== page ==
How did “Dega” A.K.A Bodega Blade come about?
I saw a newspaper ad, right? And man, I saw this story called Bodega Ninja. It was about this guy in the bodega who was getting robbed and the guy chops the [other] guy’s fingers off. And this guy was a hero. When I saw that headline, “Bodega Ninja,” I was like, “Oh, that is nice.” So I borrowed it. All of a sudden synapses start firing, right? And I go, “Okay, I got to capitalize on this and this guy.” So I’ve got like tons of stories, tons of characters, and they’ve always stood in the sketchbook. But that’s how Bodega Blade came to be. As a kid who’s protecting his father’s bodega. Then the other characters to start kind of coming in and evolving.
Where do you see your career going five years from now? Where do you want it to go?
What I want to do is affect as many people as possible. I want people to… I want to adjust the conversation, change it from seeing Latinos crossing the border, jumping over fences, being beaten up and sleeping with silver foil. I want to change that to seeing them on their own terms as heroes. As people who’ve contributed to society on their terms. Not having to conform. We don’t have to conform.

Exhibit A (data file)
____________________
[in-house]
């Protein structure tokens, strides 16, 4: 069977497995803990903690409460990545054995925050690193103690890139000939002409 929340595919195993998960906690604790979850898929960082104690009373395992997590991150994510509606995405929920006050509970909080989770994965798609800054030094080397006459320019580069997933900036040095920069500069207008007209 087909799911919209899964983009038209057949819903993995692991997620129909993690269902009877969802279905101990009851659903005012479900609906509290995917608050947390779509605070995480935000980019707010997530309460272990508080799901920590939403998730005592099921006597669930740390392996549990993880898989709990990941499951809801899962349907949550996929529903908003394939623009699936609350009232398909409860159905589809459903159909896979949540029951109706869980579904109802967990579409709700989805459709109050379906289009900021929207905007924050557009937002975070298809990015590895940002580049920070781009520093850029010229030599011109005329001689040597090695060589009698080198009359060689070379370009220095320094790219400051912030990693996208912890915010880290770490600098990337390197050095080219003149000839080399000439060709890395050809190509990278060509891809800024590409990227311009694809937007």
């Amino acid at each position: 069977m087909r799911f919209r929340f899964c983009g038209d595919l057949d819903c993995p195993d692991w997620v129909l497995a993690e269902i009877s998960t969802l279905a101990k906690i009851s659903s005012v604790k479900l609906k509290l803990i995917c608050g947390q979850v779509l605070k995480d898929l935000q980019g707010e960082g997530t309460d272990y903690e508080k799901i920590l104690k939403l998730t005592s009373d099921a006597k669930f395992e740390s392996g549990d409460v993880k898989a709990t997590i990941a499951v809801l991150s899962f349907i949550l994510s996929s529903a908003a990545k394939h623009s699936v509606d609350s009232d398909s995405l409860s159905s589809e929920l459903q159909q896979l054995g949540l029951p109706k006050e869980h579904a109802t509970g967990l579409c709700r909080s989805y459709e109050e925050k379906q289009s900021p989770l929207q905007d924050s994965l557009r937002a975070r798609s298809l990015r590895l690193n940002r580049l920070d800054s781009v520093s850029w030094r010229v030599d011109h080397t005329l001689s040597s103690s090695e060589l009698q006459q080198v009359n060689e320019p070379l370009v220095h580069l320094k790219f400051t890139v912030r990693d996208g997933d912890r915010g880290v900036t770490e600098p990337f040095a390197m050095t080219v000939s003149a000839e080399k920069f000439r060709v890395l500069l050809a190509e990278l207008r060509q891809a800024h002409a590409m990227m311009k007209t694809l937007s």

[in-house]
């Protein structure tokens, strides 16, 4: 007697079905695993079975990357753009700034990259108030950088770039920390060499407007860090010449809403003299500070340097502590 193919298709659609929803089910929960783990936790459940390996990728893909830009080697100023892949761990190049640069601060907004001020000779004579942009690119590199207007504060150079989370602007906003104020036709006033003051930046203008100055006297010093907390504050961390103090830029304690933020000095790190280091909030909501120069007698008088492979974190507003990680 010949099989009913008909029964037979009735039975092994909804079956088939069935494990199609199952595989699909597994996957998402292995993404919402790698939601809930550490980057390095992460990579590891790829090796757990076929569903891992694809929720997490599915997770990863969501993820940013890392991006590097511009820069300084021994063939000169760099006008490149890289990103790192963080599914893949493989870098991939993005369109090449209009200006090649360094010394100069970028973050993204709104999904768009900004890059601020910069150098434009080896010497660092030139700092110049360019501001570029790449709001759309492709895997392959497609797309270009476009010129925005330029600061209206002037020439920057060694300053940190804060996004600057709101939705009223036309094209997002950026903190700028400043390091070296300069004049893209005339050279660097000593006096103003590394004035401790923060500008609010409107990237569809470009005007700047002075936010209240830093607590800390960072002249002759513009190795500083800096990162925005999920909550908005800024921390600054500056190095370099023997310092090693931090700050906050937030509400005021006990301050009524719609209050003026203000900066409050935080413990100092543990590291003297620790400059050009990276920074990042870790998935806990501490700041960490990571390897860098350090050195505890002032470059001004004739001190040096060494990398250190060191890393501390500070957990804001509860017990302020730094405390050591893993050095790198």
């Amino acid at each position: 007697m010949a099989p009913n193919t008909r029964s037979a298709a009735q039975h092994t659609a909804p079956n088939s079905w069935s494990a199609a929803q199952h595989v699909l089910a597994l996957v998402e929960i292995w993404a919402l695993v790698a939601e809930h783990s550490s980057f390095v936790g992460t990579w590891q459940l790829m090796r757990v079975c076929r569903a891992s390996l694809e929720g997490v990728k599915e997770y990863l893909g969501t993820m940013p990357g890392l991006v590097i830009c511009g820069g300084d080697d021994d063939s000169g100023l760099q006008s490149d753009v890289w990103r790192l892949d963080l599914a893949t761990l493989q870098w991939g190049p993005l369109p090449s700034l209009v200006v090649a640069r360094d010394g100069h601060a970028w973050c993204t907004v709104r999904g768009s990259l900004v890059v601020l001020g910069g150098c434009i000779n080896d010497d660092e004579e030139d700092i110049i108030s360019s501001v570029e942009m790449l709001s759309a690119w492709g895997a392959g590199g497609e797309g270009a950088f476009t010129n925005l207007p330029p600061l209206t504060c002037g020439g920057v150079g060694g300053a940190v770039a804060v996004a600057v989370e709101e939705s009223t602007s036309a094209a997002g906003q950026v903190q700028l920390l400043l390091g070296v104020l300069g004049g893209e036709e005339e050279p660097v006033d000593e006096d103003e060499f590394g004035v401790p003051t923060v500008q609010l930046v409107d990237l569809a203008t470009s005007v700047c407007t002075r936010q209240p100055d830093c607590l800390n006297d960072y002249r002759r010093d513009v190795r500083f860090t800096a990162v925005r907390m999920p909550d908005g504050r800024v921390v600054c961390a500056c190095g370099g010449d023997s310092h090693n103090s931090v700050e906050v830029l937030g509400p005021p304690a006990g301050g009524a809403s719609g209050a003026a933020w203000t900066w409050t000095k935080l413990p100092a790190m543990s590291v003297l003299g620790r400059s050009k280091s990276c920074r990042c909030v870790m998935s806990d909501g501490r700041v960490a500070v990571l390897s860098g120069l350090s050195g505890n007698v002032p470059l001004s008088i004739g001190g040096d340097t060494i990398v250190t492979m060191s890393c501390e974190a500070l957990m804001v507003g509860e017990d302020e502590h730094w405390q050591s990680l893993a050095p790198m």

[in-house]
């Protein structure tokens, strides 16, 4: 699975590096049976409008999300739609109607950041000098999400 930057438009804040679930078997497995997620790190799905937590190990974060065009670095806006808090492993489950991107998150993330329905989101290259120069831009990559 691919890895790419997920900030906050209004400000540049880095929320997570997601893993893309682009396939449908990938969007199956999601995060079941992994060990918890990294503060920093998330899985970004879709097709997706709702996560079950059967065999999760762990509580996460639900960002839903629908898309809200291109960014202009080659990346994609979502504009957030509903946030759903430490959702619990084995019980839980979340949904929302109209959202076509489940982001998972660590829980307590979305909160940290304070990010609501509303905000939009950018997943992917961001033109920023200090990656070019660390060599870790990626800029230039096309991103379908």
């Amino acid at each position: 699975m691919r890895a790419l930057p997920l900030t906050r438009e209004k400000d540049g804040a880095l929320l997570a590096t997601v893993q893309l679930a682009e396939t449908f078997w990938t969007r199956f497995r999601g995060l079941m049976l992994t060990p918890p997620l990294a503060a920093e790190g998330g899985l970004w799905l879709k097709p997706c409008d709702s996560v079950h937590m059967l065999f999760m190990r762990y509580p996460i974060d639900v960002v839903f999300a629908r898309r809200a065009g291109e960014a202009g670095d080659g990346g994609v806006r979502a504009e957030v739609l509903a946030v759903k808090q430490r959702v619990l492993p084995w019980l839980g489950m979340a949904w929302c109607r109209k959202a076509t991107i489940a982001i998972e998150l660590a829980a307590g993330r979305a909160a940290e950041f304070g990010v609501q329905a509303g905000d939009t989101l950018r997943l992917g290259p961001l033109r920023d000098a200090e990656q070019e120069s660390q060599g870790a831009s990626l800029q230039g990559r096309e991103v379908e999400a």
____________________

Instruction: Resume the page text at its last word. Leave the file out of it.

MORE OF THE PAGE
“I want my son to look up to a kid who looks like him, not a Ninja Turtle.”
We can be Latino, Black, Asian. Keep our culture and still be positive. That’s what I would love to do. Professionally, I would love for this thing to kick off and to spin into something where I’m getting more people to see it. That’s pretty much, I mean I have a message and the challenge is getting a lot of people to hear what I have to say. I think the people that’ve been hearing it, it resonates and they like it and go, “Man, thanks.”
People come to me and say, “Thanks for this hero.” I hope it blows up. I want my son to look up to a kid who looks like him, not a Ninja Turtle. I can put pen to paper, I can draw whatever you want me to draw. But I want something that speaks volume and that’s why I’m doing what I’m doing.
So what are some products you got coming down the pipe?
So I’ll be releasing my official third figure, which is SkrewFace. This guy has the du-rag, the head headband. He has the sandals and But there’s something about [him that’s distinctly] samurai.
I’m going to be releasing a DIY set for Designer Con. I’ll be releasing crack babies. It’s small secondary characters that are just white. So it was because they looked like pieces of crack, they’re resin little white character.